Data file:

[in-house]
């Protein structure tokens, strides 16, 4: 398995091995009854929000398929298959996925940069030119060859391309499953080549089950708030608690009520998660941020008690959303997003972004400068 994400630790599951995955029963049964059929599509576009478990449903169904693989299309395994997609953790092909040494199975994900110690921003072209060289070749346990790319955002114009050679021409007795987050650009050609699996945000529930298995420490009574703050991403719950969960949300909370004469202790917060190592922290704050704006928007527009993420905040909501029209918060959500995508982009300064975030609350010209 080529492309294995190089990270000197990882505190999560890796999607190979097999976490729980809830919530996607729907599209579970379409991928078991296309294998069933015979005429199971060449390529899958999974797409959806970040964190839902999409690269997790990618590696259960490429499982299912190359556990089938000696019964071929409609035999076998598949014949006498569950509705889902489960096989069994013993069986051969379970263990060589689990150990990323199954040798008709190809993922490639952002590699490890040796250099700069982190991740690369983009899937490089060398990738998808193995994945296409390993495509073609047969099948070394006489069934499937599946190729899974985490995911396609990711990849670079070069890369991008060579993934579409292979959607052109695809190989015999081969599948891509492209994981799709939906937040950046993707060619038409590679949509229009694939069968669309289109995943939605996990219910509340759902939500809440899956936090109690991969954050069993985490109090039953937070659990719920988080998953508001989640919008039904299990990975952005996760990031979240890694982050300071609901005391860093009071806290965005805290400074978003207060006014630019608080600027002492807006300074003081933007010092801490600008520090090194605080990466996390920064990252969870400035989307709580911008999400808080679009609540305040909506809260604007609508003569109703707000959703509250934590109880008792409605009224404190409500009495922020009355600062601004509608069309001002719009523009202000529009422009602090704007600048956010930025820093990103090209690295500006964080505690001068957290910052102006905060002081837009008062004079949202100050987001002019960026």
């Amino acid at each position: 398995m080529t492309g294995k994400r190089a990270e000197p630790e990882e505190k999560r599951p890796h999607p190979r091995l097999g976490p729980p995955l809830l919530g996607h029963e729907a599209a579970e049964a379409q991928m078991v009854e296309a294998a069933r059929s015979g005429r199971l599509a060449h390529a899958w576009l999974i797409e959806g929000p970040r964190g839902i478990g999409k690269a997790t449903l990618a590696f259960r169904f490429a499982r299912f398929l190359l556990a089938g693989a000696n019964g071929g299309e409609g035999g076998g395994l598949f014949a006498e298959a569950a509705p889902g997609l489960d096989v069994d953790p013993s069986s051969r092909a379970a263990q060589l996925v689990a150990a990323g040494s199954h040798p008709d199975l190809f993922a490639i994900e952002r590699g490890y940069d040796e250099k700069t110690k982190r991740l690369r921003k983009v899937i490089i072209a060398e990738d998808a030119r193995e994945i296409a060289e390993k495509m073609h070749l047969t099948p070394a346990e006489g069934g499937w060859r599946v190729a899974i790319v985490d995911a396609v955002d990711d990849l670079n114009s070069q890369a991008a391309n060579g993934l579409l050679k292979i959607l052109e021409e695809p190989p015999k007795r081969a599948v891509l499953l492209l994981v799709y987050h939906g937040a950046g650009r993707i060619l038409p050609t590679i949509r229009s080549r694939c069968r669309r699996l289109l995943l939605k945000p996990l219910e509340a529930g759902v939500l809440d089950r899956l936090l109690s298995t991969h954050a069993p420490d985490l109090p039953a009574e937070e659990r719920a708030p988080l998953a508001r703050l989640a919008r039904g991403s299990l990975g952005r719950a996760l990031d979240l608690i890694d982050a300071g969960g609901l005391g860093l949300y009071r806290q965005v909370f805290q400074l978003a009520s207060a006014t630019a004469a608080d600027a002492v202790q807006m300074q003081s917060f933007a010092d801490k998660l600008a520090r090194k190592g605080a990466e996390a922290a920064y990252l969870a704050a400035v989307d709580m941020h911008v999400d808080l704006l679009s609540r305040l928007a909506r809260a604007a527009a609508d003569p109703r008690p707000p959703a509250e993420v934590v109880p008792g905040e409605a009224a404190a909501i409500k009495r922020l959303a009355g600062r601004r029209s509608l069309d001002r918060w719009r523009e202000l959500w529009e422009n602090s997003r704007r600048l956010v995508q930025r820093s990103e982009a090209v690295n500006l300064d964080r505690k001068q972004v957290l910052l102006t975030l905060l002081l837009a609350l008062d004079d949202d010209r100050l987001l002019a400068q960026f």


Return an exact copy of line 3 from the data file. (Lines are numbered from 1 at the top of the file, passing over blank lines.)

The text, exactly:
């Amino acid at each position: 398995m080529t492309g294995k994400r190089a990270e000197p630790e990882e505190k999560r599951p890796h999607p190979r091995l097999g976490p729980p995955l809830l919530g996607h029963e729907a599209a579970e049964a379409q991928m078991v009854e296309a294998a069933r059929s015979g005429r199971l599509a060449h390529a899958w576009l999974i797409e959806g929000p970040r964190g839902i478990g999409k690269a997790t449903l990618a590696f259960r169904f490429a499982r299912f398929l190359l556990a089938g693989a000696n019964g071929g299309e409609g035999g076998g395994l598949f014949a006498e298959a569950a509705p889902g997609l489960d096989v069994d953790p013993s069986s051969r092909a379970a263990q060589l996925v689990a150990a990323g040494s199954h040798p008709d199975l190809f993922a490639i994900e952002r590699g490890y940069d040796e250099k700069t110690k982190r991740l690369r921003k983009v899937i490089i072209a060398e990738d998808a030119r193995e994945i296409a060289e390993k495509m073609h070749l047969t099948p070394a346990e006489g069934g499937w060859r599946v190729a899974i790319v985490d995911a396609v955002d990711d990849l670079n114009s070069q890369a991008a391309n060579g993934l579409l050679k292979i959607l052109e021409e695809p190989p015999k007795r081969a599948v891509l499953l492209l994981v799709y987050h939906g937040a950046g650009r993707i060619l038409p050609t590679i949509r229009s080549r694939c069968r669309r699996l289109l995943l939605k945000p996990l219910e509340a529930g759902v939500l809440d089950r899956l936090l109690s298995t991969h954050a069993p420490d985490l109090p039953a009574e937070e659990r719920a708030p988080l998953a508001r703050l989640a919008r039904g991403s299990l990975g952005r719950a996760l990031d979240l608690i890694d982050a300071g969960g609901l005391g860093l949300y009071r806290q965005v909370f805290q400074l978003a009520s207060a006014t630019a004469a608080d600027a002492v202790q807006m300074q003081s917060f933007a010092d801490k998660l600008a520090r090194k190592g605080a990466e996390a922290a920064y990252l969870a704050a400035v989307d709580m941020h911008v999400d808080l704006l679009s609540r305040l928007a909506r809260a604007a527009a609508d003569p109703r008690p707000p959703a509250e993420v934590v109880p008792g905040e409605a009224a404190a909501i409500k009495r922020l959303a009355g600062r601004r029209s509608l069309d001002r918060w719009r523009e202000l959500w529009e422009n602090s997003r704007r600048l956010v995508q930025r820093s990103e982009a090209v690295n500006l300064d964080r505690k001068q972004v957290l910052l102006t975030l905060l002081l837009a609350l008062d004079d949202d010209r100050l987001l002019a400068q960026f």